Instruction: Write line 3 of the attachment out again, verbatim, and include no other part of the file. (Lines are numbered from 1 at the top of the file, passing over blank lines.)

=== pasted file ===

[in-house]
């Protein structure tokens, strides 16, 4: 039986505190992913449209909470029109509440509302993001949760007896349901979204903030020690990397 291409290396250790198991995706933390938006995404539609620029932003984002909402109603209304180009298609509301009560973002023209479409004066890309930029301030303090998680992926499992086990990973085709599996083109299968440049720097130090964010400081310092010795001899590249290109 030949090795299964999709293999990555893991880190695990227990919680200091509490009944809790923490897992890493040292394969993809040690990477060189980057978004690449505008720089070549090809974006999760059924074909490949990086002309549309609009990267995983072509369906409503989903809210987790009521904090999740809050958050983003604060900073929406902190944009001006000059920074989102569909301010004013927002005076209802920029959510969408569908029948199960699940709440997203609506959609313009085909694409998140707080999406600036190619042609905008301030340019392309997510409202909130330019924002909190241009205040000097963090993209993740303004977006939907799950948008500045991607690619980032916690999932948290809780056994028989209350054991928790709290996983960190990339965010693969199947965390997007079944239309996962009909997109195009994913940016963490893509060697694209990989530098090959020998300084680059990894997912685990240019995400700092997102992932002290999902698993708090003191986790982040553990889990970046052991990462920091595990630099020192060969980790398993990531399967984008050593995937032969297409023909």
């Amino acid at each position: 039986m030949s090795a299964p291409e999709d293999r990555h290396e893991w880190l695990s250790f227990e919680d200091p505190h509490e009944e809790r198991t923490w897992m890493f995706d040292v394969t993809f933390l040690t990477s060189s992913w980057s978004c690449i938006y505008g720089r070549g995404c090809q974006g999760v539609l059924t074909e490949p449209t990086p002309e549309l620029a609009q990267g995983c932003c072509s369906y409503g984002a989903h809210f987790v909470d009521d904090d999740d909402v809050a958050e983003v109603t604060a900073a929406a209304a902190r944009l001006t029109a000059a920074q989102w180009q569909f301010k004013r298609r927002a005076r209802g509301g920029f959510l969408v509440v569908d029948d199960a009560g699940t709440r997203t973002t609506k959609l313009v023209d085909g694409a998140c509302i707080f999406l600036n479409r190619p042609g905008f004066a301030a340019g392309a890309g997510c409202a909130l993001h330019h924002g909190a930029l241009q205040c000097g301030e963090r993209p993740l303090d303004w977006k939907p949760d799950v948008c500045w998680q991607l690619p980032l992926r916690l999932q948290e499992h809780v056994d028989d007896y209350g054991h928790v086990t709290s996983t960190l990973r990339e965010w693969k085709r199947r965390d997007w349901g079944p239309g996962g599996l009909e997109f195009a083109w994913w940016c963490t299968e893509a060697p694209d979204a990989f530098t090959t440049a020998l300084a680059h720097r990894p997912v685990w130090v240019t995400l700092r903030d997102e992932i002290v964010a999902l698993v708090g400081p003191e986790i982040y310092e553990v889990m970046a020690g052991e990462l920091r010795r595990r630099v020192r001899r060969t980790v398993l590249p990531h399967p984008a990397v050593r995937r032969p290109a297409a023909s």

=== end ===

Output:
């Amino acid at each position: 039986m030949s090795a299964p291409e999709d293999r990555h290396e893991w880190l695990s250790f227990e919680d200091p505190h509490e009944e809790r198991t923490w897992m890493f995706d040292v394969t993809f933390l040690t990477s060189s992913w980057s978004c690449i938006y505008g720089r070549g995404c090809q974006g999760v539609l059924t074909e490949p449209t990086p002309e549309l620029a609009q990267g995983c932003c072509s369906y409503g984002a989903h809210f987790v909470d009521d904090d999740d909402v809050a958050e983003v109603t604060a900073a929406a209304a902190r944009l001006t029109a000059a920074q989102w180009q569909f301010k004013r298609r927002a005076r209802g509301g920029f959510l969408v509440v569908d029948d199960a009560g699940t709440r997203t973002t609506k959609l313009v023209d085909g694409a998140c509302i707080f999406l600036n479409r190619p042609g905008f004066a301030a340019g392309a890309g997510c409202a909130l993001h330019h924002g909190a930029l241009q205040c000097g301030e963090r993209p993740l303090d303004w977006k939907p949760d799950v948008c500045w998680q991607l690619p980032l992926r916690l999932q948290e499992h809780v056994d028989d007896y209350g054991h928790v086990t709290s996983t960190l990973r990339e965010w693969k085709r199947r965390d997007w349901g079944p239309g996962g599996l009909e997109f195009a083109w994913w940016c963490t299968e893509a060697p694209d979204a990989f530098t090959t440049a020998l300084a680059h720097r990894p997912v685990w130090v240019t995400l700092r903030d997102e992932i002290v964010a999902l698993v708090g400081p003191e986790i982040y310092e553990v889990m970046a020690g052991e990462l920091r010795r595990r630099v020192r001899r060969t980790v398993l590249p990531h399967p984008a990397v050593r995937r032969p290109a297409a023909s």